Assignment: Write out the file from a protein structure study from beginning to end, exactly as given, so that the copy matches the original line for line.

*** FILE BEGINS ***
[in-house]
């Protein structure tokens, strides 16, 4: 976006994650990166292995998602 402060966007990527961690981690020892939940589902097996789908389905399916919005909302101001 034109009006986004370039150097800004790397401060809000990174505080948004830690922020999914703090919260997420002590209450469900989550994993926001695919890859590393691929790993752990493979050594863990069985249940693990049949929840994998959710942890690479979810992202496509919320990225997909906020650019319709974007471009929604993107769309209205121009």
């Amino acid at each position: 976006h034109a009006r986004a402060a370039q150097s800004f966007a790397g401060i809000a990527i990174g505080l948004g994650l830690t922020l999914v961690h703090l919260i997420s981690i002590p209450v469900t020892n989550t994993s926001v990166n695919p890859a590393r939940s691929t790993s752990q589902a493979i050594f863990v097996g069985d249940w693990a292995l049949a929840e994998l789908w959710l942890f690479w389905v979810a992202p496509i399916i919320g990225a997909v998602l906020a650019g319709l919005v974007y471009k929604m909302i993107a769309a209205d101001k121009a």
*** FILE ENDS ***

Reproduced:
[in-house]
């Protein structure tokens, strides 16, 4: 976006994650990166292995998602 402060966007990527961690981690020892939940589902097996789908389905399916919005909302101001 034109009006986004370039150097800004790397401060809000990174505080948004830690922020999914703090919260997420002590209450469900989550994993926001695919890859590393691929790993752990493979050594863990069985249940693990049949929840994998959710942890690479979810992202496509919320990225997909906020650019319709974007471009929604993107769309209205121009």
């Amino acid at each position: 976006h034109a009006r986004a402060a370039q150097s800004f966007a790397g401060i809000a990527i990174g505080l948004g994650l830690t922020l999914v961690h703090l919260i997420s981690i002590p209450v469900t020892n989550t994993s926001v990166n695919p890859a590393r939940s691929t790993s752990q589902a493979i050594f863990v097996g069985d249940w693990a292995l049949a929840e994998l789908w959710l942890f690479w389905v979810a992202p496509i399916i919320g990225a997909v998602l906020a650019g319709l919005v974007y471009k929604m909302i993107a769309a209205d101001k121009a």